Cost of Educating a Child

School Finance Research Collaborative study provides clear direction for funding Michigan's schools

School Finance Research Collaborative logoThe results of a comprehensive study, supported through resolutions made by many of your districts, were released in January 2018.

Brought about by the School Finance Research Collaborative, a diverse group of business leaders and education experts from all over Michigan, the study was conducted by the nation’s top two school finance research firms to ascertain the true cost of educating a student.

That base figure was determined to be $9,590 for a K-12 student in Michigan. It does not include costs associated with transportation, food service or other capital expenses, and only factors in pension costs at 4.6% of wages. In addition to the base per-pupil cost, a percentage of the base cost should be provided for special education, English Language Learners, students living in poverty, and programs to provide Career and Technical Education.

Additionally, the school funding system should take into account varying classroom and district sizes, districts in geographically isolated areas and differing transportation costs.

Read the Full Report

Study Recommendations

The following are recommended steps Michigan policymakers can take to provide adequate funding and resources to improve student achievement and to prepare students for the ever-changing modern workforce, including:

  • Using the results of the study to create an adequacy-based funding system with appropriate base cost, weights and adjustments for district characteristics.

  • Keeping in mind that, during the implementation of a new system, student and taxpayer equity will need to be considered.

  • Modifications to how retirement costs are managed, particularly funding the unfunded liability outside of the base cost per student.

  • Additional research in several areas, such as a full capital study to examine district costs; a review of literate and illiterate poverty, and concentration of poverty by district; and a full transportation cost study.

So What Can You Do?

Reach out to your legislators and encourage them to review the study and use the data provided in making education decisions moving forward.

More information, particularly related to advocacy efforts, is forthcoming.

SFRC Core Messages to Share With Your Community

The School Finance Research Collaborative has completed Michigan’s first comprehensive school adequacy study, providing a roadmap to fixing Michigan’s broken school funding system.

  • The nation’s top two school finance research firms determined the true cost of educating a student, informed by nearly 300 Michigan educators from across the state.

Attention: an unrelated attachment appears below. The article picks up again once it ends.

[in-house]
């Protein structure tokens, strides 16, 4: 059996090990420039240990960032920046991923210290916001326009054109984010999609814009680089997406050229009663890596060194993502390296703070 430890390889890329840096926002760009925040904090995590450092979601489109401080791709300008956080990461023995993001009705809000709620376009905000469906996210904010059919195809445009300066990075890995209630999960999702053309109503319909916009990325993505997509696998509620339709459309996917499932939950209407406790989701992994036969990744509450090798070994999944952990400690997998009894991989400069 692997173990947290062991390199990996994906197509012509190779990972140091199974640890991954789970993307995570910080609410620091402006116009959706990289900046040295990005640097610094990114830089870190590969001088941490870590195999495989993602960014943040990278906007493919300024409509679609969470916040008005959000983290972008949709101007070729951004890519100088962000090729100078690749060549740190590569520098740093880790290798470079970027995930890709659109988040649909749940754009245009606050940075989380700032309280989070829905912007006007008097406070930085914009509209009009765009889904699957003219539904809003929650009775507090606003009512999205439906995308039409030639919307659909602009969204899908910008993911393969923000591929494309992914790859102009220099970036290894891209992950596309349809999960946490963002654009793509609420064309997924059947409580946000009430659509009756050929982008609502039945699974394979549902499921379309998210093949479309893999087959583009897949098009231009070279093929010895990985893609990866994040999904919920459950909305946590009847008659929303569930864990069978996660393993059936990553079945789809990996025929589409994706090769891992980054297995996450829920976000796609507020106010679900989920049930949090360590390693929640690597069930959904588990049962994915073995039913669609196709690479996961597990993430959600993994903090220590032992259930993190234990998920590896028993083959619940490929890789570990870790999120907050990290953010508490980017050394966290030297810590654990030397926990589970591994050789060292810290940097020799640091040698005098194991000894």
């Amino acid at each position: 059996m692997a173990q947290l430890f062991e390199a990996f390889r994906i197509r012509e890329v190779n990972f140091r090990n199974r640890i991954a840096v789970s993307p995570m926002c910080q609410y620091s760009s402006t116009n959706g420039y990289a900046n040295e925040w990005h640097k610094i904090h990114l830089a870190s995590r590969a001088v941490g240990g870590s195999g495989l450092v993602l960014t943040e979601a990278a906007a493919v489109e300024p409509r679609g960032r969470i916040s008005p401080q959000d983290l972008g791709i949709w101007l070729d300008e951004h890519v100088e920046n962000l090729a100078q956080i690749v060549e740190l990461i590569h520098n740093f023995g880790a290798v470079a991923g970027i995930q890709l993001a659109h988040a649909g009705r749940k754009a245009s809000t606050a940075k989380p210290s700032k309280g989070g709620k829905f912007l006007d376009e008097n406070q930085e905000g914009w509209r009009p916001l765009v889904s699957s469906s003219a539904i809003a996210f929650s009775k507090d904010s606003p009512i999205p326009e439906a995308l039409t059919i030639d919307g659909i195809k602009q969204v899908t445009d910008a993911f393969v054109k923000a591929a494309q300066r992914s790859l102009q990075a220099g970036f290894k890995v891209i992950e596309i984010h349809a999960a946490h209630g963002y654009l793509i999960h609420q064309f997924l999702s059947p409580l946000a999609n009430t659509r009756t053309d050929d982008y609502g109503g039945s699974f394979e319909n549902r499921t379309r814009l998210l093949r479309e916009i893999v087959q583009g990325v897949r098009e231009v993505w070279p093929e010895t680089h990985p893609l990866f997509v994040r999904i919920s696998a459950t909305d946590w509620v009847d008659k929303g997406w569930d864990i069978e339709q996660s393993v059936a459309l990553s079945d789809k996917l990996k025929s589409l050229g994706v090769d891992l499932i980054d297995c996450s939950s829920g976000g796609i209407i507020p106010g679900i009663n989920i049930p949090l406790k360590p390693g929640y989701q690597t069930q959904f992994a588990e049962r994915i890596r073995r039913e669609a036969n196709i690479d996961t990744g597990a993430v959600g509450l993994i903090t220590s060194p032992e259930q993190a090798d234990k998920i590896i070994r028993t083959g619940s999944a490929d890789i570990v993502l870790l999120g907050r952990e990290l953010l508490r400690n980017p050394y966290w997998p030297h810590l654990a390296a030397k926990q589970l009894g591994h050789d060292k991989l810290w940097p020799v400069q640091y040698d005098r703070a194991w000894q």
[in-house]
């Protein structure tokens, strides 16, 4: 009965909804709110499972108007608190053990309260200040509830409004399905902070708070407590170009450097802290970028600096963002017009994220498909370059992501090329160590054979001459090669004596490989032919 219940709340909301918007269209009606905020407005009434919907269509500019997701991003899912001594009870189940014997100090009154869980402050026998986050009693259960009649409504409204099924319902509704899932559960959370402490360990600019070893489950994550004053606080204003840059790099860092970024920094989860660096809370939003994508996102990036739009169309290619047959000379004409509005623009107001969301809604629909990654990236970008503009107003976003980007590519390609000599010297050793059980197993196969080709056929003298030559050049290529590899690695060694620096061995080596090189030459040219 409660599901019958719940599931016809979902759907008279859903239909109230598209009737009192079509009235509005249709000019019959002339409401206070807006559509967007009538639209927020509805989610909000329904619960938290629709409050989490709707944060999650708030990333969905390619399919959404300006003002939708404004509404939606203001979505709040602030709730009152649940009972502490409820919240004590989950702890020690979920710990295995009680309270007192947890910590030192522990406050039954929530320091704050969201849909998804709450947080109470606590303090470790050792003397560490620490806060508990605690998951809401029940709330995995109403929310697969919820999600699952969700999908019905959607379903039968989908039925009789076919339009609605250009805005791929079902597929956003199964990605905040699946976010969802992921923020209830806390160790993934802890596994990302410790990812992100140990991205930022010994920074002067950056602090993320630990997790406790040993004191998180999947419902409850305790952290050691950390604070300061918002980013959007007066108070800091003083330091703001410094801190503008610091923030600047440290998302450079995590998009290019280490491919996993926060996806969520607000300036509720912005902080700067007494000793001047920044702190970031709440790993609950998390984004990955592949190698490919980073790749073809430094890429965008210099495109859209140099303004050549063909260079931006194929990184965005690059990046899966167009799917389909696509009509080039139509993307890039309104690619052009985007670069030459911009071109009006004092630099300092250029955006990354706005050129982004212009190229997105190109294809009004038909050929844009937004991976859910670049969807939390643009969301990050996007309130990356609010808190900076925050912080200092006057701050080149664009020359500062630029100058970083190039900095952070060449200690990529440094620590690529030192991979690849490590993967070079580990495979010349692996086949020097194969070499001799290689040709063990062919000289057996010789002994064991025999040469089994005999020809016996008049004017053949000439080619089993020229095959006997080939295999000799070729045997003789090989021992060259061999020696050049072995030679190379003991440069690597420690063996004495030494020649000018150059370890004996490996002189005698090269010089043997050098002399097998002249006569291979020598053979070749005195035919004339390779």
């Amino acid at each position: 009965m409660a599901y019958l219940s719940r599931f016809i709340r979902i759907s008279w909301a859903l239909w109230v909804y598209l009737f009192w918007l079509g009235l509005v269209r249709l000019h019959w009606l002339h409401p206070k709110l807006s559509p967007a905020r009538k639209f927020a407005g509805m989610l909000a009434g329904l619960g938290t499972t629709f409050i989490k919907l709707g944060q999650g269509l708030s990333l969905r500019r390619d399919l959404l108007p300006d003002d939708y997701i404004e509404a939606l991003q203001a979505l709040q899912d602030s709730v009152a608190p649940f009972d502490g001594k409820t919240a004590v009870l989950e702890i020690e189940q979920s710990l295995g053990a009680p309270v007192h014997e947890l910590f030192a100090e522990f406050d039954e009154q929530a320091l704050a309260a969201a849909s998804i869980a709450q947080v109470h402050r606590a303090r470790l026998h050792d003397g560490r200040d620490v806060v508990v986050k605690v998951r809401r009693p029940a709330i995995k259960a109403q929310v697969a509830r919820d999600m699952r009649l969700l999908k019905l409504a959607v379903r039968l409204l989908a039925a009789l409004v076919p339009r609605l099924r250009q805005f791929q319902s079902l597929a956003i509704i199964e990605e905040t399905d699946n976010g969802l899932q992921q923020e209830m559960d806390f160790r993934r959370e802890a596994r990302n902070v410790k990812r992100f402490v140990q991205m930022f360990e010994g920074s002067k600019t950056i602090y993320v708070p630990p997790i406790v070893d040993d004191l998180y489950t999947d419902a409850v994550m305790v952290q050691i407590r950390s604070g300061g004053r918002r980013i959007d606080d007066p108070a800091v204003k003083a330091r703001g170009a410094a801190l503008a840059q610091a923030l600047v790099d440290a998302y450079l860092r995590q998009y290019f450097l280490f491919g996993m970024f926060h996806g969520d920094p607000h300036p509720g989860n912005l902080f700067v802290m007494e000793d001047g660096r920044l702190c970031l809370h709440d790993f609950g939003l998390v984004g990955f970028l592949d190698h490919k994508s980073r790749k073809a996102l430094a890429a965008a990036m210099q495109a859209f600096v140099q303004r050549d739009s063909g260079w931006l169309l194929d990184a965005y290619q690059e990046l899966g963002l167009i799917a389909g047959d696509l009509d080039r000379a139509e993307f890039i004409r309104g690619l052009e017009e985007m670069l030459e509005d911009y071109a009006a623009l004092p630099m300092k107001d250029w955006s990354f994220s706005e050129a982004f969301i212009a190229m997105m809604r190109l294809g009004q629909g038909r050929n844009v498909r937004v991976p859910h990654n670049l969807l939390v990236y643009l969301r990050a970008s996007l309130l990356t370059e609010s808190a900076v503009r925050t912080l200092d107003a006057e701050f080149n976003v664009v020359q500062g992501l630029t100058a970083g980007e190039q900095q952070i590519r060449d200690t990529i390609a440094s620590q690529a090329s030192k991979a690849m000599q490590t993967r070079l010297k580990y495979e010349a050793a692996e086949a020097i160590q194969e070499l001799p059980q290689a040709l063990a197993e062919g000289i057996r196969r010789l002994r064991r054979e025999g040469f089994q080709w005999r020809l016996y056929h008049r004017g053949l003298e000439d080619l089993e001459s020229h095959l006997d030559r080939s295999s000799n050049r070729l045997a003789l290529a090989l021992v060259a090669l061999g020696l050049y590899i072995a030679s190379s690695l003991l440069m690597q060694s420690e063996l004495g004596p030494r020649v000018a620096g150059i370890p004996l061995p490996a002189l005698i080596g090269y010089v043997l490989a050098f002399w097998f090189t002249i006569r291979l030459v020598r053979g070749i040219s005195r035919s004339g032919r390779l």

• The final report provides a base cost for student achievement in Michigan, with additional funding considerations for special education, English Language Learners and poverty.
  • The study was supported by the School Finance Research Collaborative, a diverse group of business leaders and education experts, from Metro Detroit to the U.P., who agree it’s time to change the way Michigan's schools are funded.

The study proves that per-pupil funding must be increased to provide all students with a high-quality, 21st century education that addresses their wide-ranging learning needs.

  • The study concluded that it costs a minimum $9,590 to educate a child in Michigan, regardless of location, income, learning challenges or other circumstances.
  • Recognizing that all children are unique and many learn differently, the study calls for additional funding weights for special education, English Language Learners, Career and Technical Education and students living in poverty.
  • The study concluded that Michigan’s school funding system also must take into account district size, districts in geographically isolated areas, and differing transportation costs.
  • Districts and charter schools should get the same base cost for each regular education student, and the comparable wage index should be used to account for cost of living differences.
  • Districts and charter schools in the state pension system should have those legacy costs and other costs fully funded in addition to the base cost per pupil.
  • Further study is needed on capital needs and funding for school districts and charter schools, high-needs poverty and student transportation costs.

With the true cost of educating a student in hand, Michigan policymakers can adopt a new approach that helps improve student achievement, reflects varying student needs, and prepares students for the ever-changing modern workforce.

  • Every child learns differently, and to improve student performance we must change how we fund Michigan’s schools to address the individual needs of all students.
  • The world has changed dramatically since Proposal A passed in 1994, including the advent of the Internet, expanded global competition and increased automation, and our school funding system must reflect those changes.
  • Michigan ranks at the bottom in student performance nationwide, and our students will only continue to fall behind if our school funding system doesn’t address their wide-ranging needs.

Additional Resources

SFRC Toolkit:

MASA SFRC Resource Center

Related Reports and Documentation